Is there money to be made in ... mobile homes?

Warren Buffett seems to think so. Earlier this decade, as the economy boomed and the Great Recession was still just a twinkle in Greenspan's eye, the CEO of Berkshire Hathaway (NYSE: BRK-A) (NYSE: BRK-B) made a bold bet on builders of modular homes (think mobile homes without the wheels) when he brought the nation's largest manufacturer of such things in-house for $1.7 billion. To Buffett's way of thinking, it was a simple bet: great company, great price.

But even before that, other investors were seeing attraction in the twin trends of building cheap housing for those who need it, and manufacturing RVs (aka modular homes with wheels) for a baby boomer generation just a few short years away from hitting the road. These were the trends that inspired Motley Fool Hidden Gems to recommend buying shares of Drew Industries (NYSE: DW), a key parts supplier to industries both modular and mobile. These were the trends I cited when naming Drew a superball stock last month. And these were the trends that helped produce a blockbuster quarter for Thor Industries (NYSE: THO) earlier this week. Quarterly sales soared 51% in fiscal Q4 2010, capping a year of 50% sales growth. Net income rose 64% to $0.78 per share for the quarter, and 570% for the year -- $2.08 per share.

Time to bail out?
Announcing the results, Thor Chairman Peter Orthwein took the opportunity to crow over the firm's "improved margins," driven by "cost-cutting and process efficiency." Thor's announced acquisition of Heartland RV last month promises to keep the revenues growing, which when married to improved margins should mean good things for profits as well. So ... why can't I shake the feeling that the investors who bid up Thor shares this week, instead have been unsnapping seat belts and bailing out with their winnings?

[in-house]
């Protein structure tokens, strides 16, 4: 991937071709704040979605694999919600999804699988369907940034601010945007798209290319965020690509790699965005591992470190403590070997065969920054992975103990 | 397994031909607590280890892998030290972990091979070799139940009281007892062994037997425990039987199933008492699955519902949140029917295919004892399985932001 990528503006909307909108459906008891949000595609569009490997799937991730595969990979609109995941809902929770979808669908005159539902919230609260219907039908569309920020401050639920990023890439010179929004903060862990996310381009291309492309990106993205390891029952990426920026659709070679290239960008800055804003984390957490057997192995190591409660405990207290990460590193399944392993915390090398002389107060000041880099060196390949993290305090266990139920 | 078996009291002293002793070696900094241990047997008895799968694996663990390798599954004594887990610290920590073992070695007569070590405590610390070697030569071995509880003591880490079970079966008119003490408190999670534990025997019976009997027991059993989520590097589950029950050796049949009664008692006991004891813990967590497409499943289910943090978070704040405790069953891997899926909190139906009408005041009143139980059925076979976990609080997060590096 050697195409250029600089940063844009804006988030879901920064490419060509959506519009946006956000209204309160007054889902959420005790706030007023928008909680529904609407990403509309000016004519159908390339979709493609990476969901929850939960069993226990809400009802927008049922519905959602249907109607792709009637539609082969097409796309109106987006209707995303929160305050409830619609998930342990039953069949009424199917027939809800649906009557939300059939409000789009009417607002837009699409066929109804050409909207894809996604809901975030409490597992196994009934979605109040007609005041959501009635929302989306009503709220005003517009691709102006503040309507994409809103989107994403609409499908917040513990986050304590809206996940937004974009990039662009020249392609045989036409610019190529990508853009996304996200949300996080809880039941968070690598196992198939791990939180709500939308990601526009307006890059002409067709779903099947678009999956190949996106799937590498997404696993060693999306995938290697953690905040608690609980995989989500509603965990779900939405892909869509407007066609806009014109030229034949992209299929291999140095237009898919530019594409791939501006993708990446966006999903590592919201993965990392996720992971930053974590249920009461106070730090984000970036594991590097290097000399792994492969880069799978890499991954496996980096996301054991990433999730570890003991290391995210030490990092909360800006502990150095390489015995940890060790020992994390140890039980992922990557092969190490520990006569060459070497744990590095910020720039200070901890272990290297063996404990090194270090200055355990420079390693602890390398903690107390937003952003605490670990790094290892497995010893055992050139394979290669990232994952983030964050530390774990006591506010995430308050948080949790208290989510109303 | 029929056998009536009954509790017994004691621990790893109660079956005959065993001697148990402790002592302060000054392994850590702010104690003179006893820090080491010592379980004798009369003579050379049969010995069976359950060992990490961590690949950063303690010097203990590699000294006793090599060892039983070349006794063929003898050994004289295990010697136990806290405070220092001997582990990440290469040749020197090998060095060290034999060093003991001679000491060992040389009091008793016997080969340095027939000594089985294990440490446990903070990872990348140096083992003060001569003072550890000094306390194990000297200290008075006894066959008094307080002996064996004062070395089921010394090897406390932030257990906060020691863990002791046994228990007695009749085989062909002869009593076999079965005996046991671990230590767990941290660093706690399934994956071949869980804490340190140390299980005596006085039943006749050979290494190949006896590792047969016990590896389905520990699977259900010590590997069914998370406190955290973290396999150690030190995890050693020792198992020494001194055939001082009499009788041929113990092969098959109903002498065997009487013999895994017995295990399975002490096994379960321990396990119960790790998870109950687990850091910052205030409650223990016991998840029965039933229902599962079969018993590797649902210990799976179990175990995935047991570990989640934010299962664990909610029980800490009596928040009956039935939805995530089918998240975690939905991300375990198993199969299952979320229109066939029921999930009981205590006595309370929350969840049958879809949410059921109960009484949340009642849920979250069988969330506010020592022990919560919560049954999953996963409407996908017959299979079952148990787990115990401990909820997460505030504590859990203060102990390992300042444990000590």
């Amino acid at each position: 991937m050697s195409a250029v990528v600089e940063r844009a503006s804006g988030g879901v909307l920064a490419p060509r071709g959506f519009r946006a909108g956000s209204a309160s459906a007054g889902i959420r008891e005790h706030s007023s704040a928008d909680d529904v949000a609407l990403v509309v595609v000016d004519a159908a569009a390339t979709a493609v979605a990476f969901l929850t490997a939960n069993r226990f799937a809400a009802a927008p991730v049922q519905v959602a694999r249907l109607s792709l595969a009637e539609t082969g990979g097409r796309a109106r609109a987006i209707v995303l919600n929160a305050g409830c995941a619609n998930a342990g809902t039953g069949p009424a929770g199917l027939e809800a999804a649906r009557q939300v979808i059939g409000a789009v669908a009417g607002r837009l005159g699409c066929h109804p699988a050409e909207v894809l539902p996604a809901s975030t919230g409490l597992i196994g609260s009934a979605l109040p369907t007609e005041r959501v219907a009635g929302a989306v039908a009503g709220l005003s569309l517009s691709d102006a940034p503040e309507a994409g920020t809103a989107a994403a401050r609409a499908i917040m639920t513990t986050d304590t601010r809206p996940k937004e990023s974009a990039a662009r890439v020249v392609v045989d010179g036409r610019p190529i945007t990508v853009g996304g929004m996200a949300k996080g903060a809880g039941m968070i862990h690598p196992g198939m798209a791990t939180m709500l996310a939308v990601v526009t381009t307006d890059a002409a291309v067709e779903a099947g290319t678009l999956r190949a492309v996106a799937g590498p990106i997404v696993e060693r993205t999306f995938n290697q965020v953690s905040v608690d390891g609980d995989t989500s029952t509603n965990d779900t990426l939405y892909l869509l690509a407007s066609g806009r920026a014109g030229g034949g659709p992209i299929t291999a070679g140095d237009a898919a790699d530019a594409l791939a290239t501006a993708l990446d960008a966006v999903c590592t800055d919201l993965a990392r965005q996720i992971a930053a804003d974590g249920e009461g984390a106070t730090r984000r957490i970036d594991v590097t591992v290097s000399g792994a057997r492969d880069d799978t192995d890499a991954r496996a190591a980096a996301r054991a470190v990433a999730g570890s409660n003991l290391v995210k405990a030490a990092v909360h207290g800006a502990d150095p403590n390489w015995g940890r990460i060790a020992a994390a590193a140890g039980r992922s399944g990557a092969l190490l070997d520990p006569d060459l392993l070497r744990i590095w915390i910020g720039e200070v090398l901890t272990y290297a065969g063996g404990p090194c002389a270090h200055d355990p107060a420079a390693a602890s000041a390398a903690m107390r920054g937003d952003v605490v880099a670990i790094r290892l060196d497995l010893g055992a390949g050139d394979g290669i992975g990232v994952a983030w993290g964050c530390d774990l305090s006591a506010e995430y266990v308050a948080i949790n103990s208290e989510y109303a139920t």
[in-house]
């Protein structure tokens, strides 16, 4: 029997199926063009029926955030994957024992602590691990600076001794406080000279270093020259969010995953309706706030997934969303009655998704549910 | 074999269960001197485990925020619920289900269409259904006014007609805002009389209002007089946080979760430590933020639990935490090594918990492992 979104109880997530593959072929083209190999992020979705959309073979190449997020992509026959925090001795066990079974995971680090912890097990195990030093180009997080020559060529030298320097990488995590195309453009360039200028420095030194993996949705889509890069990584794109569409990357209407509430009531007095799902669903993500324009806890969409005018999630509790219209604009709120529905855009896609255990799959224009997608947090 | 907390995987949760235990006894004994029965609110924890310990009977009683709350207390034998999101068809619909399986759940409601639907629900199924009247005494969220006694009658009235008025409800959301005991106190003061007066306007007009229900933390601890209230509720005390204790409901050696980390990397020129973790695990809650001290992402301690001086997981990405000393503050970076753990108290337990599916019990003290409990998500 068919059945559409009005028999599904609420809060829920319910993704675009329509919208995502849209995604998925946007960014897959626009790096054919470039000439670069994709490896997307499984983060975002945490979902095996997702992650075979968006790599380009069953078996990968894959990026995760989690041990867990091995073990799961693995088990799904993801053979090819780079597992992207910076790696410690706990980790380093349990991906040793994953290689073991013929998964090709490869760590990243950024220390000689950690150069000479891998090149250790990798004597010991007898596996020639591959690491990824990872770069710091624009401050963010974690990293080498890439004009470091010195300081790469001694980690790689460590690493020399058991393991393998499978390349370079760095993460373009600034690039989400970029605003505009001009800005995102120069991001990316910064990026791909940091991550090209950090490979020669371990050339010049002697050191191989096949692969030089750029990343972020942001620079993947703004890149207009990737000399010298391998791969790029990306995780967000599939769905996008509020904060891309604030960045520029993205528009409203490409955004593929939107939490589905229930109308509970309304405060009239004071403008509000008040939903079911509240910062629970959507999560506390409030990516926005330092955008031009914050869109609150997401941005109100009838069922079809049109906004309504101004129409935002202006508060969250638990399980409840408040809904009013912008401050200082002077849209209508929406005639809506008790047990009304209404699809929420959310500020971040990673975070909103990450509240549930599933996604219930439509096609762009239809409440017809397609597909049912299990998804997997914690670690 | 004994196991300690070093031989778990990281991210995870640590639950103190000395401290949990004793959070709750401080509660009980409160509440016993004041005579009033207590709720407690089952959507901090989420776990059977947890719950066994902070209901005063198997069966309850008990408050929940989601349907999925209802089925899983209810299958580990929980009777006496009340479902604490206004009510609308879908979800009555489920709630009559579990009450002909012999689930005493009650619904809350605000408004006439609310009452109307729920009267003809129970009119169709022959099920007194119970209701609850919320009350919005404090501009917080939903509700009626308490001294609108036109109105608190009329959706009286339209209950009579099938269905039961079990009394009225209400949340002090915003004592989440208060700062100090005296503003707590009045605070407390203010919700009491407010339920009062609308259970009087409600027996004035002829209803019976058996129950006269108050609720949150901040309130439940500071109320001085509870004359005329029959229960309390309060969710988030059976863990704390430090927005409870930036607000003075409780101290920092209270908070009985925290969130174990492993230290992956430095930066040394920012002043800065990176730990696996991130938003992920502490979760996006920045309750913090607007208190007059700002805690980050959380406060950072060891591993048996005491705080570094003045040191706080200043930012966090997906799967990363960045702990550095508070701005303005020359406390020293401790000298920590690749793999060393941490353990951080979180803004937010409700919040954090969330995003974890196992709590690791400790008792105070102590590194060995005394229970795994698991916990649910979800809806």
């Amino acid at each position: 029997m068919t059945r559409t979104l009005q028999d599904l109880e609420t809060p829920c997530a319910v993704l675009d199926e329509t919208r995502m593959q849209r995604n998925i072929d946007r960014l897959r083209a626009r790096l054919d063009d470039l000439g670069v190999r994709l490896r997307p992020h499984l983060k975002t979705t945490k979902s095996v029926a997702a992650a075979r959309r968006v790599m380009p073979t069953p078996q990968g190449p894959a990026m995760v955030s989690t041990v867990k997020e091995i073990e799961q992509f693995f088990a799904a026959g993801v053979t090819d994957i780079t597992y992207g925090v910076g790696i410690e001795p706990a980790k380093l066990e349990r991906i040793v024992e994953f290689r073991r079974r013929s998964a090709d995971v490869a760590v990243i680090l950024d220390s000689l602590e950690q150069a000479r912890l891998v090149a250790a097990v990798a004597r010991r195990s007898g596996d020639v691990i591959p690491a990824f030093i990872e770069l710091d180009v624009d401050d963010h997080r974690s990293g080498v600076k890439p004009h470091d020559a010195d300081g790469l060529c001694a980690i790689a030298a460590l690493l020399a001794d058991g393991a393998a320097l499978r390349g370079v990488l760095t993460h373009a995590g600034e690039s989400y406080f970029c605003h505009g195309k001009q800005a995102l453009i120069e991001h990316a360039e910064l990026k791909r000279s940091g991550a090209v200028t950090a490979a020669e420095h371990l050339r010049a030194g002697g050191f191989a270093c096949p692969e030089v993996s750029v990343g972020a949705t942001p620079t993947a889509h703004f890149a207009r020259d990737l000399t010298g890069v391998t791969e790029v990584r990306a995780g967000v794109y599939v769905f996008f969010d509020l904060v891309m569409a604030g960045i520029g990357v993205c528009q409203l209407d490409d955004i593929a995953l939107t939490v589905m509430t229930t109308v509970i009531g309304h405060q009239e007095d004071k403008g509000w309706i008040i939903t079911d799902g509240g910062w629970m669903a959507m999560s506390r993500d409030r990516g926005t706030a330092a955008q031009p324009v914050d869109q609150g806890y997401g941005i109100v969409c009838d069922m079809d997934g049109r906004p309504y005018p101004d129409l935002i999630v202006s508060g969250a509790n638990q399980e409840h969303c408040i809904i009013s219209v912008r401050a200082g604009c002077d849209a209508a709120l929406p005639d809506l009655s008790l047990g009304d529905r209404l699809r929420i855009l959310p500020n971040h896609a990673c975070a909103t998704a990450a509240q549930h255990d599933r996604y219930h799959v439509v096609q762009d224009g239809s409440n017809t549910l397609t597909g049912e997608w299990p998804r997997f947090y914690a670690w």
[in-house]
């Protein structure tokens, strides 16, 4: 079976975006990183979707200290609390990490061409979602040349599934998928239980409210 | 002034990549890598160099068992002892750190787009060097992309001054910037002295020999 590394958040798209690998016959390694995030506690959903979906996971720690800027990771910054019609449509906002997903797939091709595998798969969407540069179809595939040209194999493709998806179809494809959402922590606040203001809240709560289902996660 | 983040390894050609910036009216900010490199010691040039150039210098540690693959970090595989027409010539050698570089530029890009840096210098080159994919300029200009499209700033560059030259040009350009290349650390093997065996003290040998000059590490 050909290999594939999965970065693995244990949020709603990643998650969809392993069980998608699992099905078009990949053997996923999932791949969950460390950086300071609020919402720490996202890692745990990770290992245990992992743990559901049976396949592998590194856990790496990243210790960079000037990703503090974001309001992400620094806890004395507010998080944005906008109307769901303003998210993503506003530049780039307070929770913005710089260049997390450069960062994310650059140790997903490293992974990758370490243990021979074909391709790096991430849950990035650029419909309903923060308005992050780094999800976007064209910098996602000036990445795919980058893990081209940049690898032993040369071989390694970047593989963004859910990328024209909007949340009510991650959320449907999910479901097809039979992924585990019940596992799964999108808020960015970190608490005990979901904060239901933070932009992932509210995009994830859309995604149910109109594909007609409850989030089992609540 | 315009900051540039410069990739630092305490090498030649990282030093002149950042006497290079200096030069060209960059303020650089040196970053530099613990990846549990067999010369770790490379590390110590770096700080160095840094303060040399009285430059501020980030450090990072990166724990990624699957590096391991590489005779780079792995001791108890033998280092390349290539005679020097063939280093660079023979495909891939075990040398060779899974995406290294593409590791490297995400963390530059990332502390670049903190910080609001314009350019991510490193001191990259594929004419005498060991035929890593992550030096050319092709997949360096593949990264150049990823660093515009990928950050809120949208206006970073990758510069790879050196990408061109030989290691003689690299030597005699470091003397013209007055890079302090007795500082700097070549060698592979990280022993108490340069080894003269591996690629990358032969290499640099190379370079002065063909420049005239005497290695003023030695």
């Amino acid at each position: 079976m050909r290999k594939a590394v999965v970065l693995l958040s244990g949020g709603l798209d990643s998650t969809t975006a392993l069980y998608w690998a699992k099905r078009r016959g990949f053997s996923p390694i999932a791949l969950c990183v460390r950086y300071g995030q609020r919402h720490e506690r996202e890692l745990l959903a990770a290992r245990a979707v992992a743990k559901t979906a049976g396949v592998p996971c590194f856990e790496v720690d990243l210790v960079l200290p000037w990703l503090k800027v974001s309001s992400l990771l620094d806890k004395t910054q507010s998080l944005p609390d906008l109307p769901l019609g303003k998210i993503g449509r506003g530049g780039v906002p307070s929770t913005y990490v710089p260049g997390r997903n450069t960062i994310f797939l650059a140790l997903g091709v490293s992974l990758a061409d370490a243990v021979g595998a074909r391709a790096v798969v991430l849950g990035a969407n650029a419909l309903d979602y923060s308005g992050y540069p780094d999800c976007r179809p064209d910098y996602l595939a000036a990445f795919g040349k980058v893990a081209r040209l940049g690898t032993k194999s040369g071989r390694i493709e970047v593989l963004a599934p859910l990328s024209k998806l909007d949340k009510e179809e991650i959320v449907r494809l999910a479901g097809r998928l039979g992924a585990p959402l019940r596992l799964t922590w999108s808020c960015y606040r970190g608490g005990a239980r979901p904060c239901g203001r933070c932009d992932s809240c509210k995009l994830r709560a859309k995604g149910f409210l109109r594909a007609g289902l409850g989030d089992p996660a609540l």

Here's why: As superb as Thor's profits appeared last year, free cash flow actually topped out at $88.4 million -- a good 20% below reported net income. Now don't get me wrong -- that's stronger cash flow than you'll find at industry standard-bearer Winnebago (NYSE: WGO), which is nearly the only alternative, independent RV company left in this decimated industry. Still, at its current price, Thor sells for nearly 20 times annual free cash flow, which seems a steep price to pay for a company that most analysts believe will only grow at 16% per year going forward.

In short: There may be money to be made in mobile and modular homes -- but I doubt there's much profit potential remaining at Thor.

Fool contributor Rich Smith does not own shares of any company named above. The Motley Fool has a disclosure policy.

Berkshire Hathaway is a Motley Fool Inside Value pick. Berkshire Hathaway is a Motley Fool Stock Advisor recommendation. Drew Industries is a Motley Fool Hidden Gems selection. The Fool owns shares of Berkshire Hathaway.

True to its name, The Motley Fool is made up of a motley assortment of writers and analysts, each with a unique perspective; sometimes we agree, sometimes we disagree, but we all believe in the power of learning from each other through our Foolish community.